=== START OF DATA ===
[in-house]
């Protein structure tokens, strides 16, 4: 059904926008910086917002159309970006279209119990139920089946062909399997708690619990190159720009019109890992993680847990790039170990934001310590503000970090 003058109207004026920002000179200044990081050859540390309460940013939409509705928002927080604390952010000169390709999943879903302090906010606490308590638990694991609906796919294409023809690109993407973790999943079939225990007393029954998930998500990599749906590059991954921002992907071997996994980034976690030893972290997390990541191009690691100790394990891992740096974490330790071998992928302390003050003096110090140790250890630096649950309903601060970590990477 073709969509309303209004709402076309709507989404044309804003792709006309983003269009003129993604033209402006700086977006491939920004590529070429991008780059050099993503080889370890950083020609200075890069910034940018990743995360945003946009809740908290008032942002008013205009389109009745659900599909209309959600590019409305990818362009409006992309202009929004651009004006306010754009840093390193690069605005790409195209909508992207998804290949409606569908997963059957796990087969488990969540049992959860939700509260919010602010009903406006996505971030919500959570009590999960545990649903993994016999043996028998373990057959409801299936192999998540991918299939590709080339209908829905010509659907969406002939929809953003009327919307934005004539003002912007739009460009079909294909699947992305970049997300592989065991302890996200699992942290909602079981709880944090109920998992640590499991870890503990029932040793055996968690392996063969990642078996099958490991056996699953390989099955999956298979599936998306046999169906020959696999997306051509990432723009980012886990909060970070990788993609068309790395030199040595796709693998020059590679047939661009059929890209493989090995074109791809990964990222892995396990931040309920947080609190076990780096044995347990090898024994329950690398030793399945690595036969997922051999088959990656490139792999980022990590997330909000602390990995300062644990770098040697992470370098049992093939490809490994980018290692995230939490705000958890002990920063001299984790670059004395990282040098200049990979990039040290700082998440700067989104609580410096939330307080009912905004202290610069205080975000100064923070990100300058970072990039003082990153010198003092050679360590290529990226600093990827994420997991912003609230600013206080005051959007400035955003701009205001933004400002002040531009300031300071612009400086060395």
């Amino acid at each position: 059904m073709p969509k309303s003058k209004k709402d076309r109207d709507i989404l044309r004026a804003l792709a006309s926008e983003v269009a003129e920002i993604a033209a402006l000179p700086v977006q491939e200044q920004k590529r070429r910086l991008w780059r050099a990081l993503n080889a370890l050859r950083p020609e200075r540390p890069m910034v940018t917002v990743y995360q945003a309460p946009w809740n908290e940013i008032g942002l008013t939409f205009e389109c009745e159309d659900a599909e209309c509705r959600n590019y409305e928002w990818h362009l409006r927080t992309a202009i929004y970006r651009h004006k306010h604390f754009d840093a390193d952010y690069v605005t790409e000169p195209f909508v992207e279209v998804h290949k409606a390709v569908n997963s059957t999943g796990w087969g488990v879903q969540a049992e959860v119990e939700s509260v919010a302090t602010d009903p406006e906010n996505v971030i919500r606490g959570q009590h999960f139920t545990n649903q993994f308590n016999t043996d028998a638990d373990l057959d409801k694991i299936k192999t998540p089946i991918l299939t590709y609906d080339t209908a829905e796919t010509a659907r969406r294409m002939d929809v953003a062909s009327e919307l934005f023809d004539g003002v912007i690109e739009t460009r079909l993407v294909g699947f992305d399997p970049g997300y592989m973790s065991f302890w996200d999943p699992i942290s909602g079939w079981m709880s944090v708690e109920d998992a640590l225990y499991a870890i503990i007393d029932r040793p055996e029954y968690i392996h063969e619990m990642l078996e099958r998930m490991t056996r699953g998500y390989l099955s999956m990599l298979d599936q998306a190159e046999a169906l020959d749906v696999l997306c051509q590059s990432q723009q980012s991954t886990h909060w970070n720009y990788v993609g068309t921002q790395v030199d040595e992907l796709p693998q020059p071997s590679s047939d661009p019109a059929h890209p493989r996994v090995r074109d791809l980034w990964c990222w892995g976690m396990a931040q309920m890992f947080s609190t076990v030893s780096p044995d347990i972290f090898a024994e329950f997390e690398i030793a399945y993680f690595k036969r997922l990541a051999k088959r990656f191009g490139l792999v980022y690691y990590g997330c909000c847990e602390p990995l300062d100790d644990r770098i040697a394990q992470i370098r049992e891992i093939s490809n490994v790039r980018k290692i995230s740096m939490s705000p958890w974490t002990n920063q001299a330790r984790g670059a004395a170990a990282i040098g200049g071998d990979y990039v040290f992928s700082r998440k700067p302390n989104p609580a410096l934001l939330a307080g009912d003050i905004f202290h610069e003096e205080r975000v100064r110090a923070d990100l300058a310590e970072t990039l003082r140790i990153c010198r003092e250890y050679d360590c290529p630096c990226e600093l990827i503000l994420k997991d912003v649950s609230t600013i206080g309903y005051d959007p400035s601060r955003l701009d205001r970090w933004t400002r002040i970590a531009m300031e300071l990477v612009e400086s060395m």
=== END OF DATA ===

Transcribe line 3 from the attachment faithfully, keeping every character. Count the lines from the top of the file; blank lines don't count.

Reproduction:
């Amino acid at each position: 059904m073709p969509k309303s003058k209004k709402d076309r109207d709507i989404l044309r004026a804003l792709a006309s926008e983003v269009a003129e920002i993604a033209a402006l000179p700086v977006q491939e200044q920004k590529r070429r910086l991008w780059r050099a990081l993503n080889a370890l050859r950083p020609e200075r540390p890069m910034v940018t917002v990743y995360q945003a309460p946009w809740n908290e940013i008032g942002l008013t939409f205009e389109c009745e159309d659900a599909e209309c509705r959600n590019y409305e928002w990818h362009l409006r927080t992309a202009i929004y970006r651009h004006k306010h604390f754009d840093a390193d952010y690069v605005t790409e000169p195209f909508v992207e279209v998804h290949k409606a390709v569908n997963s059957t999943g796990w087969g488990v879903q969540a049992e959860v119990e939700s509260v919010a302090t602010d009903p406006e906010n996505v971030i919500r606490g959570q009590h999960f139920t545990n649903q993994f308590n016999t043996d028998a638990d373990l057959d409801k694991i299936k192999t998540p089946i991918l299939t590709y609906d080339t209908a829905e796919t010509a659907r969406r294409m002939d929809v953003a062909s009327e919307l934005f023809d004539g003002v912007i690109e739009t460009r079909l993407v294909g699947f992305d399997p970049g997300y592989m973790s065991f302890w996200d999943p699992i942290s909602g079939w079981m709880s944090v708690e109920d998992a640590l225990y499991a870890i503990i007393d029932r040793p055996e029954y968690i392996h063969e619990m990642l078996e099958r998930m490991t056996r699953g998500y390989l099955s999956m990599l298979d599936q998306a190159e046999a169906l020959d749906v696999l997306c051509q590059s990432q723009q980012s991954t886990h909060w970070n720009y990788v993609g068309t921002q790395v030199d040595e992907l796709p693998q020059p071997s590679s047939d661009p019109a059929h890209p493989r996994v090995r074109d791809l980034w990964c990222w892995g976690m396990a931040q309920m890992f947080s609190t076990v030893s780096p044995d347990i972290f090898a024994e329950f997390e690398i030793a399945y993680f690595k036969r997922l990541a051999k088959r990656f191009g490139l792999v980022y690691y990590g997330c909000c847990e602390p990995l300062d100790d644990r770098i040697a394990q992470i370098r049992e891992i093939s490809n490994v790039r980018k290692i995230s740096m939490s705000p958890w974490t002990n920063q001299a330790r984790g670059a004395a170990a990282i040098g200049g071998d990979y990039v040290f992928s700082r998440k700067p302390n989104p609580a410096l934001l939330a307080g009912d003050i905004f202290h610069e003096e205080r975000v100064r110090a923070d990100l300058a310590e970072t990039l003082r140790i990153c010198r003092e250890y050679d360590c290529p630096c990226e600093l990827i503000l994420k997991d912003v649950s609230t600013i206080g309903y005051d959007p400035s601060r955003l701009d205001r970090w933004t400002r002040i970590a531009m300031e300071l990477v612009e400086s060395m």